Species: Brown Trout (Salmo trutta) Location: Confluence Hemlock Creek and Little Deschutes River, OR Date: August 28, 2004
Boats have nightmares about this place.
Hundreds of sun-bleached lodgepole pines crisscross the small stream, connecting two grassy meadows split by the crystal-clear water that gives life to an otherwise desolate place.
Native Bull and Redband Trout have long since been out-competed by the invasive Brook and Brown Trout that call the waters of the Little Deschutes and its numerous tributaries home.
It was opening day of bow season, and my dad and I decided to flee to the microclimate of the stream during that hot summer day, knowing full-well the deer would be bedded down anyway.
Using small Panther Martin (Size 2) spinners, as we always did in those days, we caught a number of fish that looked immediately foreign to me. Dad identified them as Brown Trout, and I quickly became enamored with the idea of another new species.
Before we decided to get back to hunting (I still prioritized hunting in those days), I tallied 10 Browns to 10 inches and an additional 30 smaller Brook Trout.
I haven’t had many days with double-digit numbers of Browns since. Coincidentally, the Cleveland Browns haven’t had many double-digit days since, either.
Species: Brook Trout (Salvelinus fontinalis) Location: Various Southern Oregon Streams Date: May 29, 2004
I caught dozens of these between my first fish and 2004; however since I didn’t keep records and don’t have pictures, I must defer to the journals I started in 2004 to determine species order.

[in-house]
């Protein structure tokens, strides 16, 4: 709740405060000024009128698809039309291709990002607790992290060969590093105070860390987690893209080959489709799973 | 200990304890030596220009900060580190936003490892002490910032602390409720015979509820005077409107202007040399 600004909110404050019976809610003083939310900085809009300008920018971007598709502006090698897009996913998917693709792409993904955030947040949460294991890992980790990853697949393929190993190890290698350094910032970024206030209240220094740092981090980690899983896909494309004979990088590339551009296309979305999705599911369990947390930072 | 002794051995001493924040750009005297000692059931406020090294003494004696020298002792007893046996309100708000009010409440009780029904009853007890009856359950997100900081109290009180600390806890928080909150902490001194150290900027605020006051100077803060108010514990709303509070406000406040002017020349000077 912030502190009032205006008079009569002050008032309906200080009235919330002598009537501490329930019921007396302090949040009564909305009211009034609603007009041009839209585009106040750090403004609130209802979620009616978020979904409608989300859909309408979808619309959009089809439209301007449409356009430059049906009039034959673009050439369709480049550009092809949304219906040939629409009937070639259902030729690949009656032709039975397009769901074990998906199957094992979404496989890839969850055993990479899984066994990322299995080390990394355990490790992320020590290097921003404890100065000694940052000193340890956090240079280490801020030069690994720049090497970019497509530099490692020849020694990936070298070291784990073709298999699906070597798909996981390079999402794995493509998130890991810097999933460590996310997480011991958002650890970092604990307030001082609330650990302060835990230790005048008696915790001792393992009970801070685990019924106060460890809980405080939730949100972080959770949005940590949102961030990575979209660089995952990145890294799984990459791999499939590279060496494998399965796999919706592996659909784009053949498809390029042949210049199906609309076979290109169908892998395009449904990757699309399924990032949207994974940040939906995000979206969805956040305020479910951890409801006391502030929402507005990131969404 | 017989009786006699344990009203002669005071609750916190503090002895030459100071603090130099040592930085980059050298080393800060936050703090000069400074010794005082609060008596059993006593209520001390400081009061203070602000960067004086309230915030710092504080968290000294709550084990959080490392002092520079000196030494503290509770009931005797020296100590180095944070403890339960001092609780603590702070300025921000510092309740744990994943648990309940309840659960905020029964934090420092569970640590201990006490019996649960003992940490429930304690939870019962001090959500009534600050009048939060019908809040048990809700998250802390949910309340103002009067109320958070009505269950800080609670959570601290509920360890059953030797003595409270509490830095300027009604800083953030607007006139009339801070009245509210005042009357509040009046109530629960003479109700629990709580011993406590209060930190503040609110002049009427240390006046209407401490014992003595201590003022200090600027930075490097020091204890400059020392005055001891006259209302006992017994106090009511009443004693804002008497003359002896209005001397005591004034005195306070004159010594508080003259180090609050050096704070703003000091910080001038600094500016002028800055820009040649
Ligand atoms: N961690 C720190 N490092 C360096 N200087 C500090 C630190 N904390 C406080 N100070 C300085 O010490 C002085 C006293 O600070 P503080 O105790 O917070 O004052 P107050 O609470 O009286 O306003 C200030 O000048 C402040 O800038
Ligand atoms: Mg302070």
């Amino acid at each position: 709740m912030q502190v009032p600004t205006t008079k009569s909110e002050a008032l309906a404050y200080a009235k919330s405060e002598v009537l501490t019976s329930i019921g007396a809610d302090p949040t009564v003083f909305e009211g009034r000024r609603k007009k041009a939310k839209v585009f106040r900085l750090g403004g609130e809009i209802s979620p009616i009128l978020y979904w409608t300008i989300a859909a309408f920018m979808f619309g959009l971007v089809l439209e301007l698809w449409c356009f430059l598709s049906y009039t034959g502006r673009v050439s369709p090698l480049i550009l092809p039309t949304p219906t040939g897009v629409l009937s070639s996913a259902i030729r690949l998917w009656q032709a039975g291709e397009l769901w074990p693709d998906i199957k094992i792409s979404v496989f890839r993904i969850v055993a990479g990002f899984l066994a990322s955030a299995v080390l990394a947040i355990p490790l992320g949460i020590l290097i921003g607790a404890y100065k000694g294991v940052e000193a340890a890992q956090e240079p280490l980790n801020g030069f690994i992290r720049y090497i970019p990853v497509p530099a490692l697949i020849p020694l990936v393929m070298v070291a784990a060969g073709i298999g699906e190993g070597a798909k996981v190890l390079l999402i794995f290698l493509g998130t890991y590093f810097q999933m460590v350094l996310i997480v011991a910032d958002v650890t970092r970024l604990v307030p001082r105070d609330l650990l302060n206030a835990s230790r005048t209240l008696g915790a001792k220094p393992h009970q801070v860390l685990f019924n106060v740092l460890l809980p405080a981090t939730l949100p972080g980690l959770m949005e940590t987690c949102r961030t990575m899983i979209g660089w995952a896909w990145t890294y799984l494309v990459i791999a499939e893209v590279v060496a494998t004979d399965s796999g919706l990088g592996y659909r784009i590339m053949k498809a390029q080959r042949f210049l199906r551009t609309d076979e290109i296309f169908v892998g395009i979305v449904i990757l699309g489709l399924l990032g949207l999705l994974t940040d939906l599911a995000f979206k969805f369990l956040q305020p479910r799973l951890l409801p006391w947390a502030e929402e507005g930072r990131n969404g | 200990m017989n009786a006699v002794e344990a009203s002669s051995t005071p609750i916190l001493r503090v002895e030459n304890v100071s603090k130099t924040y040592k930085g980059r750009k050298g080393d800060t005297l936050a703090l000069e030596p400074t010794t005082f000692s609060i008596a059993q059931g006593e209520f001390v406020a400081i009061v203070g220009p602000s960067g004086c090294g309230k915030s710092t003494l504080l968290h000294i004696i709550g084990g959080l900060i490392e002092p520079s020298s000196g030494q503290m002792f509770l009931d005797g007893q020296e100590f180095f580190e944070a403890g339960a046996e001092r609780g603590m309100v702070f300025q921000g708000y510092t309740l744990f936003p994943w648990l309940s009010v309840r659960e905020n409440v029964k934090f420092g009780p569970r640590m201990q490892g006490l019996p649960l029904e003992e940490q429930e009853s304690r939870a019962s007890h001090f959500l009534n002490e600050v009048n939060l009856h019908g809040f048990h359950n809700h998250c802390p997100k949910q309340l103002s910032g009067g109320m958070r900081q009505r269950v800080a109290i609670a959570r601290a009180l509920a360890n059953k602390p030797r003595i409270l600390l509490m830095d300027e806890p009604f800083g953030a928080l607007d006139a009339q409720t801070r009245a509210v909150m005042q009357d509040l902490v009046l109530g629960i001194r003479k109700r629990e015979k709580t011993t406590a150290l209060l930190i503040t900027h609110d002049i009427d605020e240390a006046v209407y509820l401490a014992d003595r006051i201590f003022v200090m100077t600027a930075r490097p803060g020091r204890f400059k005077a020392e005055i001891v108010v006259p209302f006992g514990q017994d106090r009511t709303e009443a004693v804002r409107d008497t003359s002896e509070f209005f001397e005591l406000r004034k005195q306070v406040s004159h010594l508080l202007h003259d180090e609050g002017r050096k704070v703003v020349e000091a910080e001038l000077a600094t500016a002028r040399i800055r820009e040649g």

Brook Trout were widely introduced to Oregon nearly 100 years prior, and they slowly encroached upon the territory of native Bull Trout. Even 15 years ago, I remember catching stringers full of Brookies with my dad and younger brothers on tiny Panther Martin (Size 2) spinners.
Limits on Rainbow Trout dropped from my early childhood 15 to 10, then to five, then ultimately down to two fish in streams before I got out of high school, but there remains no limit on Brook Trout in much of Oregon to encourage anglers to fight back against this invasive, East Coast char.
The tiny streams we fished weren’t conducive for three young boys and a their father, given the lack of fishable water, limited visibility surrounding the water, and the competitive drive I shared with my brothers only when it came to fishing.
Still, we caught fish. A 14-year-old me concluded the journal entry with “We did well today.”